When I was most active, Nixpkgs was new and interesting. I was intrinsically motivated to learn and discover how to use nix to package and use software. But as I “mastered” it more, it became less intriguing and more ordinary. Since nixpkgs is a voluntary opensource community, you “give up” your free time to be able to contribute to it. Right now, I mostly want to do “what’s needed” for the release, but not much more.
Similar to what @danieldk said, it’s very “gruntish” to do the grind of nixpkgs. Many upstream sources knowingly or unknowingly package breaking changes. This causes a large amount of work to react to the necessary breaking changes or poor release management. And unless you use that software regularly, there’s not much benefit to reviewing and testing that software from a “committer” point-of-view. At best, you updated or packaged some software, at worst you broke someone’s workflow and caused them trouble.
I don’t have great awareness of other FOSS projects, but I would expect many of them have similar contribution behaviors. Where, you have many contributors which do “drive-by” contibutrions, less which have “spikes” of contributions, and even less who contribute semi-actively for many years.
On top of this, Nixpkgs, is largely a “niche” community. We are significantly different from the other distributions do not “play nicely” with how they do package management. We can augment their package management, as most users are free to use nix alongside their distribution, but it’s another thing entirely to use nix as your package manager exclusively. I think if we were more mainstream, there would be more of an incentive to retain your “nix expertise”, as you will likely use them in the future. But currently the trend seems to be leaning toward to docker, with preference given to your background of using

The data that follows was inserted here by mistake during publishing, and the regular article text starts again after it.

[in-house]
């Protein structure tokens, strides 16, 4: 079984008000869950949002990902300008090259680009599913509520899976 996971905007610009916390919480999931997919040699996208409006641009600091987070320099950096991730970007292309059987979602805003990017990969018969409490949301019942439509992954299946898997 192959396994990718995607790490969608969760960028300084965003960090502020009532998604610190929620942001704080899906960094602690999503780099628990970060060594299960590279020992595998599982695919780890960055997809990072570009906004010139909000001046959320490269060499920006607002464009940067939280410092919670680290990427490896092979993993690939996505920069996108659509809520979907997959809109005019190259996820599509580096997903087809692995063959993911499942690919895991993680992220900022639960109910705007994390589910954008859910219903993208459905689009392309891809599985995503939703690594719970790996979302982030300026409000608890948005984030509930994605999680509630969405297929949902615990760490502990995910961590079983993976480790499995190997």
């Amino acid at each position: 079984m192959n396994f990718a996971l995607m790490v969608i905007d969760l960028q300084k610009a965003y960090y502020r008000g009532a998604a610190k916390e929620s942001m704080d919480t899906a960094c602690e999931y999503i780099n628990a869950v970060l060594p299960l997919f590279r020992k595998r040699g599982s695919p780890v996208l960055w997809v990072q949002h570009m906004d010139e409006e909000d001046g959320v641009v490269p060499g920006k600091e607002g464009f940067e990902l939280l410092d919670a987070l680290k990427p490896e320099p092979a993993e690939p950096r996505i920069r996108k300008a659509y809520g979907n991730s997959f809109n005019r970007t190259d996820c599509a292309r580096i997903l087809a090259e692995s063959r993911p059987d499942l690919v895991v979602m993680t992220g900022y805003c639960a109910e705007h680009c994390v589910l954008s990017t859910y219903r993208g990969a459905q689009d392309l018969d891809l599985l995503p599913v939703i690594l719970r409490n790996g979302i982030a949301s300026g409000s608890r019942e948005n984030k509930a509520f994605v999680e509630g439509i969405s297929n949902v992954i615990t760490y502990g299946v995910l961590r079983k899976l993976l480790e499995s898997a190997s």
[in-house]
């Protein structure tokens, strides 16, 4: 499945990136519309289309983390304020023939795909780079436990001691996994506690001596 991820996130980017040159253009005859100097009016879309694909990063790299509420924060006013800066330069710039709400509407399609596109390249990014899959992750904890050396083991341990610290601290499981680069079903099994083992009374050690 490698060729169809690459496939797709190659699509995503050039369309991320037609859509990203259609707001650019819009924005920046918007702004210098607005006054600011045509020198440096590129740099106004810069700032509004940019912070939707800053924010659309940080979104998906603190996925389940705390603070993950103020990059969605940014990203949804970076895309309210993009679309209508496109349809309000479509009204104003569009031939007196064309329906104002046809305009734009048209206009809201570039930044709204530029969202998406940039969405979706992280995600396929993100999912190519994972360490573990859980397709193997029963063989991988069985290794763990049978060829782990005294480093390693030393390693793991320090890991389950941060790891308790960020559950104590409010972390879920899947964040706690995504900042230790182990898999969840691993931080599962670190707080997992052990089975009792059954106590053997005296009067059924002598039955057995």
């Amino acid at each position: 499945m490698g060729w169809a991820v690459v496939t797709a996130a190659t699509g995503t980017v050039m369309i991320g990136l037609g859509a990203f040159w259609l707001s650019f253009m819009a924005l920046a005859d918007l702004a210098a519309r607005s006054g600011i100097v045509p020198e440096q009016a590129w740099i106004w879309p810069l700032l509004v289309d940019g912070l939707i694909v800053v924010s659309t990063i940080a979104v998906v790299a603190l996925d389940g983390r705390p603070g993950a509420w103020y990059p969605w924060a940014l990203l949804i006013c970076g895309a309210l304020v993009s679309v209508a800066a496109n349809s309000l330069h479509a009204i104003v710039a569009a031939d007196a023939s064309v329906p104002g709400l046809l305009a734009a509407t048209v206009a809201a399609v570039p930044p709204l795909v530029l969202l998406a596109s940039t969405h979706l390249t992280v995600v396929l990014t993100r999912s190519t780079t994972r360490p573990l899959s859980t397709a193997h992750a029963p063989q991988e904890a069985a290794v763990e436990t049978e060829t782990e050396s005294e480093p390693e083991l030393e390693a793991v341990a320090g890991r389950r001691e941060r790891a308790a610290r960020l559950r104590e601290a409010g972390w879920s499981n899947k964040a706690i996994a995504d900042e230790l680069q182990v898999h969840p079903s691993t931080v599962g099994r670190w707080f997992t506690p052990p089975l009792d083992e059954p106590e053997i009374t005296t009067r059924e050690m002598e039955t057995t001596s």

apk vs others.
I would say that the thing which I dislike the most about nixpkgs is that the work is mostly repetitive when contributing to nixpkgs. Reviewing a PR usually means doing a
nixpkgs-review, and testing of some of the commands. Maybe there’s some comment about a better way to do something, but usually it’s just very repetitive and unrewarding. I’m usually reviewing software which I don’t use, and don’t care about. If it was my job, that would be one thing, but when I’m choosing to sacrifice my free time to review something, it’s another thing altogether. Not to disparage
ofborg, or other tooling, these are great additions to improving the quality of nixpkgs, but it’s not interesting or engaging for most contributors; and I feel like that is the main reason why contributors may walk away. They no longer feel really “connected” to anything, and that their actions are just “shouted into the void”.